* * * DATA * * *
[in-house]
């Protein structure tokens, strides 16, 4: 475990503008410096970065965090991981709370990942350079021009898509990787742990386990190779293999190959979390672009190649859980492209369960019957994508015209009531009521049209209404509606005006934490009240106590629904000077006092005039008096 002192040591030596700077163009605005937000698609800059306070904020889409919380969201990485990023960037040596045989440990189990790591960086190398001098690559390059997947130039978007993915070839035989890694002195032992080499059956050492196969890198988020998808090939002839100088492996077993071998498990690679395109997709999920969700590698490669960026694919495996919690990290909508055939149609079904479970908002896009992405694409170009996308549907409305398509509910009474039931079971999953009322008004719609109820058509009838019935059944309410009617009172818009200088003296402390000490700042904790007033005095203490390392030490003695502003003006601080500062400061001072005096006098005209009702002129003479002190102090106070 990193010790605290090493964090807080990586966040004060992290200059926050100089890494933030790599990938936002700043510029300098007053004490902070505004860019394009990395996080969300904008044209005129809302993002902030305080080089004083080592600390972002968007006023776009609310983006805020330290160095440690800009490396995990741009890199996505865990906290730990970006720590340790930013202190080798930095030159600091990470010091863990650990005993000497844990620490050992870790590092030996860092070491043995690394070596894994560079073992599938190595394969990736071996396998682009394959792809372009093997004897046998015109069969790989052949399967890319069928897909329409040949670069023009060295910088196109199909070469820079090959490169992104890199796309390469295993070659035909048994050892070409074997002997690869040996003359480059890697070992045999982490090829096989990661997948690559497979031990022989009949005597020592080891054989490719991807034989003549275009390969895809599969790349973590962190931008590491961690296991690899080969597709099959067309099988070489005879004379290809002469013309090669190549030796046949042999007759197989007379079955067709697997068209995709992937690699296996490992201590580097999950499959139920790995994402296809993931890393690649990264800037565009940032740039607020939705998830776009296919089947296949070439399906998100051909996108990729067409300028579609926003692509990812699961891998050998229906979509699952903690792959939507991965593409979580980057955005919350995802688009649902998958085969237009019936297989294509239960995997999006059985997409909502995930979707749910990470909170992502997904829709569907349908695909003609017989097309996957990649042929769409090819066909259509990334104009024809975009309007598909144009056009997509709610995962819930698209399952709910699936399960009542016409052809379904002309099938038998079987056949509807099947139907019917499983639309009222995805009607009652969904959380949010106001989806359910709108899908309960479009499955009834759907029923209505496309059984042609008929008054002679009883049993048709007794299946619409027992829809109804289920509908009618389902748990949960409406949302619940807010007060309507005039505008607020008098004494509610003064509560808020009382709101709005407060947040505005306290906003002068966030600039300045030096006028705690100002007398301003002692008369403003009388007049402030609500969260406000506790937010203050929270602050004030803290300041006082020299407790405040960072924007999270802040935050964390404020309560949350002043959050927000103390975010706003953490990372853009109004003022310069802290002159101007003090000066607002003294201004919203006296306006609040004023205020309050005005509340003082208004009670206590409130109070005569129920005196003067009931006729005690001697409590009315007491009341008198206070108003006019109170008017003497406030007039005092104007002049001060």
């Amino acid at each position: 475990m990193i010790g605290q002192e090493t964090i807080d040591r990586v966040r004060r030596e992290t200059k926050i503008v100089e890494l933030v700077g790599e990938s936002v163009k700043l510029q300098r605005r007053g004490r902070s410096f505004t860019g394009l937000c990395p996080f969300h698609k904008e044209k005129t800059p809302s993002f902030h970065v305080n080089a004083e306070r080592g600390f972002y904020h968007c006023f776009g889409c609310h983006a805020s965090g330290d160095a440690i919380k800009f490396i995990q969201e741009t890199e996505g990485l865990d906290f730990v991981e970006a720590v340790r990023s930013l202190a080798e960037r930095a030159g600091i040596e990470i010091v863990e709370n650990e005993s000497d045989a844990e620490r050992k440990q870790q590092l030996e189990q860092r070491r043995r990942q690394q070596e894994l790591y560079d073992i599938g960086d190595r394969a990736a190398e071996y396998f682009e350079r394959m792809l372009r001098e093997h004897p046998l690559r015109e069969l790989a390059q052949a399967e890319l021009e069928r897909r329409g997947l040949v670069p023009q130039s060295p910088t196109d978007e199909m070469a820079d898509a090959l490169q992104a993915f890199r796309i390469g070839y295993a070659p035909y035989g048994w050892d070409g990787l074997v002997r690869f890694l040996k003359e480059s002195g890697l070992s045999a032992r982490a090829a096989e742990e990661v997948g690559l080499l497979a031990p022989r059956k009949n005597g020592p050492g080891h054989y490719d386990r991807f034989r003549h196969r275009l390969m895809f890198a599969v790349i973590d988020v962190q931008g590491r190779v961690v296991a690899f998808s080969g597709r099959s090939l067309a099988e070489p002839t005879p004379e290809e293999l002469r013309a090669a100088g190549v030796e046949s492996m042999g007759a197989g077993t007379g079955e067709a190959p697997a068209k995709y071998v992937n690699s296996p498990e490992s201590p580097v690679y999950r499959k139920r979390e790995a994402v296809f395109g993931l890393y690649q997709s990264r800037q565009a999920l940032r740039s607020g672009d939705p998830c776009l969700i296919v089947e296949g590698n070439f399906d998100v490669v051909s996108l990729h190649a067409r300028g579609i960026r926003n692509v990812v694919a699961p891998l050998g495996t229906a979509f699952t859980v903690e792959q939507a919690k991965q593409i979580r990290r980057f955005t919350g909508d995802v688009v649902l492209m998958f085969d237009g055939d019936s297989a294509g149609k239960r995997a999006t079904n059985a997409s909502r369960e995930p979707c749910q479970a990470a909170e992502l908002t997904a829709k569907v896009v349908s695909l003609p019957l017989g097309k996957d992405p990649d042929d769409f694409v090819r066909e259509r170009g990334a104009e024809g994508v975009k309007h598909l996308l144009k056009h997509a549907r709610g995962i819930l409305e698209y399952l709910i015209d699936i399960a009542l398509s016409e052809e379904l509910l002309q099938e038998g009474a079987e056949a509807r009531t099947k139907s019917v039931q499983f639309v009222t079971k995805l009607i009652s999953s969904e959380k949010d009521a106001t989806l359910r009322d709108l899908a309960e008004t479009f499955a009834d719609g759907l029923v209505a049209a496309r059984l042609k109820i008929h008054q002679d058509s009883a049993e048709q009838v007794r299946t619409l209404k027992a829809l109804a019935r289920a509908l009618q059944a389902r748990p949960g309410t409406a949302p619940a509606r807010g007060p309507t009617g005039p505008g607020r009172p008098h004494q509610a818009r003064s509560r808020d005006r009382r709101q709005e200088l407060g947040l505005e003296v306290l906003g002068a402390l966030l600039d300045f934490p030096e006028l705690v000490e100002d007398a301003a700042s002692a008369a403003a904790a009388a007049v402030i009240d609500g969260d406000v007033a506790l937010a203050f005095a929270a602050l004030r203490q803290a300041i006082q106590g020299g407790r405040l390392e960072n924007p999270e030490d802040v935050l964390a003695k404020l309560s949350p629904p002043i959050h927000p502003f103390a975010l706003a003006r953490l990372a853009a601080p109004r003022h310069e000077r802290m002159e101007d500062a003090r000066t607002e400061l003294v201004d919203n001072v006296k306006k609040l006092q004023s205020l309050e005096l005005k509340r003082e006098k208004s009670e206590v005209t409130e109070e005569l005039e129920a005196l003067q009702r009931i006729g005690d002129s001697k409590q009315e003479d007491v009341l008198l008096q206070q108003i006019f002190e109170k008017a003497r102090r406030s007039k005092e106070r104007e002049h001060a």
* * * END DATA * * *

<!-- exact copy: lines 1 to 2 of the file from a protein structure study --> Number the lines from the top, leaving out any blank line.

[in-house]
């Protein structure tokens, strides 16, 4: 475990503008410096970065965090991981709370990942350079021009898509990787742990386990190779293999190959979390672009190649859980492209369960019957994508015209009531009521049209209404509606005006934490009240106590629904000077006092005039008096 002192040591030596700077163009605005937000698609800059306070904020889409919380969201990485990023960037040596045989440990189990790591960086190398001098690559390059997947130039978007993915070839035989890694002195032992080499059956050492196969890198988020998808090939002839100088492996077993071998498990690679395109997709999920969700590698490669960026694919495996919690990290909508055939149609079904479970908002896009992405694409170009996308549907409305398509509910009474039931079971999953009322008004719609109820058509009838019935059944309410009617009172818009200088003296402390000490700042904790007033005095203490390392030490003695502003003006601080500062400061001072005096006098005209009702002129003479002190102090106070 990193010790605290090493964090807080990586966040004060992290200059926050100089890494933030790599990938936002700043510029300098007053004490902070505004860019394009990395996080969300904008044209005129809302993002902030305080080089004083080592600390972002968007006023776009609310983006805020330290160095440690800009490396995990741009890199996505865990906290730990970006720590340790930013202190080798930095030159600091990470010091863990650990005993000497844990620490050992870790590092030996860092070491043995690394070596894994560079073992599938190595394969990736071996396998682009394959792809372009093997004897046998015109069969790989052949399967890319069928897909329409040949670069023009060295910088196109199909070469820079090959490169992104890199796309390469295993070659035909048994050892070409074997002997690869040996003359480059890697070992045999982490090829096989990661997948690559497979031990022989009949005597020592080891054989490719991807034989003549275009390969895809599969790349973590962190931008590491961690296991690899080969597709099959067309099988070489005879004379290809002469013309090669190549030796046949042999007759197989007379079955067709697997068209995709992937690699296996490992201590580097999950499959139920790995994402296809993931890393690649990264800037565009940032740039607020939705998830776009296919089947296949070439399906998100051909996108990729067409300028579609926003692509990812699961891998050998229906979509699952903690792959939507991965593409979580980057955005919350995802688009649902998958085969237009019936297989294509239960995997999006059985997409909502995930979707749910990470909170992502997904829709569907349908695909003609017989097309996957990649042929769409090819066909259509990334104009024809975009309007598909144009056009997509709610995962819930698209399952709910699936399960009542016409052809379904002309099938038998079987056949509807099947139907019917499983639309009222995805009607009652969904959380949010106001989806359910709108899908309960479009499955009834759907029923209505496309059984042609008929008054002679009883049993048709007794299946619409027992829809109804289920509908009618389902748990949960409406949302619940807010007060309507005039505008607020008098004494509610003064509560808020009382709101709005407060947040505005306290906003002068966030600039300045030096006028705690100002007398301003002692008369403003009388007049402030609500969260406000506790937010203050929270602050004030803290300041006082020299407790405040960072924007999270802040935050964390404020309560949350002043959050927000103390975010706003953490990372853009109004003022310069802290002159101007003090000066607002003294201004919203006296306006609040004023205020309050005005509340003082208004009670206590409130109070005569129920005196003067009931006729005690001697409590009315007491009341008198206070108003006019109170008017003497406030007039005092104007002049001060």